Leave Amanda Bynes Alone

The ‘All That’ star is returning to public life, but that doesn’t mean she should return to ‘TMZ’ headlines
Leave Amanda Bynes Alone

Former child star Amanda Bynes is set to make her return to public life following an “indefinite hiatus” from show business that began in 2010 amid highly publicized substance abuse and legal issues. Bynes will reunite with her co-stars from the beloved ‘90s sketch show All That at ‘90s Con in Connecticut this March.

We have just one request for fans, paparazzi, commentators and media members who will, no doubt, follow the return of the biggest stars in comedy from the 1990s and 2000s closely — leave Amanda alone. Cue Chris Crocker crying. Let’s not repeat the mistake we made with Britney Spears and swarm her return to celebrity life like moths to a flame while erasing any sense of privacy that a star of that magnitude so desperately needs and so rarely attains. Get an autograph, ask a question at the Q&A, jot down a pull quote or two and then LEAVE HER ALONE.

“I’m really excited to reunite with my castmates and meet the fans at ’90s Con,” Bynes told People Magazine in a brief statement. She will be joined by co-stars Kel Mitchell, Danny Tamberelli and Lori Beth Denberg, all of whom have made All That reunion appearances at past conventions. ‘90s Con will feature meet and greets with the cast members along with photo opportunities, and the convention will even auction off a replica of Nickelodeon’s iconic Big Orange Couch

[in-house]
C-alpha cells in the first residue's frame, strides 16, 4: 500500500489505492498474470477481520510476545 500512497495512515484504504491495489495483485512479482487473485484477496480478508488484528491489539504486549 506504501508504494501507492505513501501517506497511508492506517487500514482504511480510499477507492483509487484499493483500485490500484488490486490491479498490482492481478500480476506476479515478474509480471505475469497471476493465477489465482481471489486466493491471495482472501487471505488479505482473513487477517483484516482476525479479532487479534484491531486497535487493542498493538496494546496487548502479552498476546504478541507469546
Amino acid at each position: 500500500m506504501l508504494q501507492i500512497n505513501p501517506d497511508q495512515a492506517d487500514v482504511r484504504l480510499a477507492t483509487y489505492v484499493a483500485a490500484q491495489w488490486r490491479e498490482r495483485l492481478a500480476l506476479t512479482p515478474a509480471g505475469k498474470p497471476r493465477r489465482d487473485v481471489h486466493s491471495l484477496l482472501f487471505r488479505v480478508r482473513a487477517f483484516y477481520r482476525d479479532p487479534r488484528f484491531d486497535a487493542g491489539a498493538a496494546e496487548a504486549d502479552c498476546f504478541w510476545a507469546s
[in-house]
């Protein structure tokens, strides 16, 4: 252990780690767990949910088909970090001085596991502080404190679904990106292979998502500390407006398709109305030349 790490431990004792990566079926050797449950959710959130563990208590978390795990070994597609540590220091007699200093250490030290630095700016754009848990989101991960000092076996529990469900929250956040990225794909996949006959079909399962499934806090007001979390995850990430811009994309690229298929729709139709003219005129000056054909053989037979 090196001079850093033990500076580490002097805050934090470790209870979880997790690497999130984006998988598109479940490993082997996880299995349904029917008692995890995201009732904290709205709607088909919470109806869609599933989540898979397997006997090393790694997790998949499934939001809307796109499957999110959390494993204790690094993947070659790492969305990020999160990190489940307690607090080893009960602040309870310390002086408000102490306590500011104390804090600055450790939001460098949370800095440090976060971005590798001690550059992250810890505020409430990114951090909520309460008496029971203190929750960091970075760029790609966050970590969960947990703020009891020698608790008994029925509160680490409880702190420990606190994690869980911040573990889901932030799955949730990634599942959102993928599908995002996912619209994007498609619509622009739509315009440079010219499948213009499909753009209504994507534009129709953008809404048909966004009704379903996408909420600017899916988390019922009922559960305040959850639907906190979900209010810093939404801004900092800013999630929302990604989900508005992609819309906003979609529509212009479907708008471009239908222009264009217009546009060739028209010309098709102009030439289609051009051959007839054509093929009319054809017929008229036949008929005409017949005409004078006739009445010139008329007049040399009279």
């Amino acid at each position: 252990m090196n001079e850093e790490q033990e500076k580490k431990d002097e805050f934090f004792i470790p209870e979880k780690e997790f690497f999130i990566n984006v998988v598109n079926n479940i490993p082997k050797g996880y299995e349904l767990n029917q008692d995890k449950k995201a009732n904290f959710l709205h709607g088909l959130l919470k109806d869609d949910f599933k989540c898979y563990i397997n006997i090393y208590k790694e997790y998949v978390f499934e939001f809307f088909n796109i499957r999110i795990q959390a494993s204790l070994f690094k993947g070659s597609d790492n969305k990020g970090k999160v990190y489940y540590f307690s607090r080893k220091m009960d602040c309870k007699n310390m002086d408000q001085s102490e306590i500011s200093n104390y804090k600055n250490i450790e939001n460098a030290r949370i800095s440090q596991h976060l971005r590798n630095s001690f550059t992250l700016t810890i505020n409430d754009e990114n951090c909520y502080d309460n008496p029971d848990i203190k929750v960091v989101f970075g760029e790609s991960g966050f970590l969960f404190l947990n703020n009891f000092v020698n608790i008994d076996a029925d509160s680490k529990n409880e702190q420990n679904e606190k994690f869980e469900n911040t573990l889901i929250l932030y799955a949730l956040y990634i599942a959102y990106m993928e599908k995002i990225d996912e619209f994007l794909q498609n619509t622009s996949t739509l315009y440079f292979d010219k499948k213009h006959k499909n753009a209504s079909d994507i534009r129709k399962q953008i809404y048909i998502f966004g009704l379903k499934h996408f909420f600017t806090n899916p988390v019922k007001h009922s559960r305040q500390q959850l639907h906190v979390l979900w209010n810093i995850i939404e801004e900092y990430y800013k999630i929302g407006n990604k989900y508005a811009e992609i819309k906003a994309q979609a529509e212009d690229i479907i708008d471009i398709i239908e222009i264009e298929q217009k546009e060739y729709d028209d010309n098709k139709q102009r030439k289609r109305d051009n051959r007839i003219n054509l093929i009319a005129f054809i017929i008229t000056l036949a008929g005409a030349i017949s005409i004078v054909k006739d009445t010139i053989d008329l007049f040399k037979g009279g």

The dark undercurrent that haunts the history of those 1990s Nickelodeon shows and the ugly rumors that surround Dan Schneider, the magnate responsible for All That, The Amanda Show and countless other Nickelodeon properties, will no doubt re-enter the public’s consciousness as Bynes makes her re-emergence into the popular culture. Too few of the allegations that have been levied against individuals responsible for the reported culture of abuse and exploitation of child actors at the network during those years have been meaningfully investigated, but it’s important to remember one thing when these topics come up — Bynes, as well as any of the former child stars involved in that period, should not be pressured into reliving whatever traumatic experiences she may have endured as bloggers and journalists pick at the threads of those stories.

The problems that plagued Bynes’ personal life following her Nickelodeon years have been reported to death by tabloids and gossip blogs, and they are not worth rehashing here. Suffice it to say that, after over a decade of conservatorship under her parents’ protection, Bynes, her lawyers and her parents unanimously agreed that the actress was ready to regain her autonomy, which the courts returned to her last March.

Now, Bynes is ready to re-enter the public sphere, and I sincerely hope that her transition back into celebrity life is a smooth and painless one that doesn’t result in a return to TMZ headlines and endless internet speculation about her mental state.

We hope ‘90s Con brings Bynes some joy, and if we’re lucky, brings out the dancing lobsters, too.

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